Neither [Jericho nor Ai] was a walled city in the Late Bronze period. Of nearly twenty identifiable sites that were captured by Joshua or his immediate successors according to the biblical account, only two, Hazor and Bethel, have yielded archaeological evidence of destruction at the appropriate period...

Archaeology is not an infallible science, and its results are always open to revision in light of new excavations, but a scholar can only make judgments based on the best evidence available at the moment. In light of the available evidence, we must conclude that the account of the conquest in Joshua is largely, if not entirely, fictitious.


The above is not intended to be inflammatory and it may bring some Christians comfort to know that the genocides narrated in Joshua were never divinely ordered or carried out, at least not by the Israelites --- the destruction layers themselves attest to violence in the ancient world, as today, and this should somberly be kept in mind, in any case.

Kind regards,
Jonathan


Works cited:
Collins, John J. Introduction to the Hebrew Bible (Fortress Press, 2004)
Dever, William G. Beyond the Texts: An Archaeological Portrait of Ancient Israel and Judah (SBL Press, 2017)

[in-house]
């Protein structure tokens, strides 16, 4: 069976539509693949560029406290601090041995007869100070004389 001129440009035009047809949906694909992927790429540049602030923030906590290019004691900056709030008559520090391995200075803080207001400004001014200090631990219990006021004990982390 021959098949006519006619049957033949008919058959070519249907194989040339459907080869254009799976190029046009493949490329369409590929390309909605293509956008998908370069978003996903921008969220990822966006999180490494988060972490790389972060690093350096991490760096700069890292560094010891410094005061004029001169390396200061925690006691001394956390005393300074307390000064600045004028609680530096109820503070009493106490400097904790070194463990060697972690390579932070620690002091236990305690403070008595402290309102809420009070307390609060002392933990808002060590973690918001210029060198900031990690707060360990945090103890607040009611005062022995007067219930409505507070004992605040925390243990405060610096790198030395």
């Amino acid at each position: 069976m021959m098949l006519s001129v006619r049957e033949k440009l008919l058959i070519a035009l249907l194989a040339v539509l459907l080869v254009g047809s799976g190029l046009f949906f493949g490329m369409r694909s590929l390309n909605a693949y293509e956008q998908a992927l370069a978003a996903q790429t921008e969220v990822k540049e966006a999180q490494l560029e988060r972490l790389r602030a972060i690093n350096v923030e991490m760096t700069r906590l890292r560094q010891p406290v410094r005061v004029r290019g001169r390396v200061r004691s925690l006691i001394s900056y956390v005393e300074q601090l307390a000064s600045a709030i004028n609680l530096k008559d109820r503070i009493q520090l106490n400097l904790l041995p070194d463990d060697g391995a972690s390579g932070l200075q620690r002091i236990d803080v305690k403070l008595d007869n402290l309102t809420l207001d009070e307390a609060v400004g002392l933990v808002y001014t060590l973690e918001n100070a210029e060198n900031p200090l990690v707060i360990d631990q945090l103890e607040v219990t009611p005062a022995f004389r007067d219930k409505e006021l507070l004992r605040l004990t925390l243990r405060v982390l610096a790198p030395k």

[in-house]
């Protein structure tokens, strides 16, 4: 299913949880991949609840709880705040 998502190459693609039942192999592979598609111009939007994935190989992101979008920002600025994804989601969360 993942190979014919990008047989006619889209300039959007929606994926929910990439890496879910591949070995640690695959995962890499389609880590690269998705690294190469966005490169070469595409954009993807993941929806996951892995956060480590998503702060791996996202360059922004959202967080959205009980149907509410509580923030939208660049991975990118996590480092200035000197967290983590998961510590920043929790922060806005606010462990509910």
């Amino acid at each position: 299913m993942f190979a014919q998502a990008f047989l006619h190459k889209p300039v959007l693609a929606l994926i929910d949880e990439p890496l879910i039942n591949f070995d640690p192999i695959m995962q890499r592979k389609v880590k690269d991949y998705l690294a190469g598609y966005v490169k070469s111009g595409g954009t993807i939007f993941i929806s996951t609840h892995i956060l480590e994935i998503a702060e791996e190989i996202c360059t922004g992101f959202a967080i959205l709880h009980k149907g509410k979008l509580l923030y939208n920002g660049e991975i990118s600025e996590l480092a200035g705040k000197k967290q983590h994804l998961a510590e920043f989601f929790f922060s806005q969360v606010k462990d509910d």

Laughlin, John C.H. Fifty Major Cities of the Bible: From Dan to Beersheba (Routledge Key Guides; Routledge, 2006)
Hi En Hakkore,

Although our interaction has been minimal it is as much or greater than any interaction with the other two posters. In other words, I only know the of the others and their views on the topic by their posts in this thread.

I was responding to the post which mischaracterized the faith and consequently its relationship or lack of it to archaeology.
 

John t

Active member
The idea that the archaeological data fully comports with the pertinent biblical texts is incorrect, however popular the notion may be within apologetic circles. Artefacts dug out of the ground do not speak for themselves, but must be interpreted... if one is hostile toward the Bible, this will influence that interpretive process, but the same can be said if one approaches the data set with an exalted view of this same text --- while we may never be able to fully set aside respective biases, the attempt to do so is important or else we see only that which we want to see and remain blind to any alternatives. Where would we be in our understanding of the universe or health care if we held tenaciously to traditions about a flat earth around which astral bodies rotated or that malevolent entities caused physical maladies? Religious faith survived those paradigm shifts and should be able to withstand others, provided its source is in a being beyond rather than in a text cobbled together by fallible humans.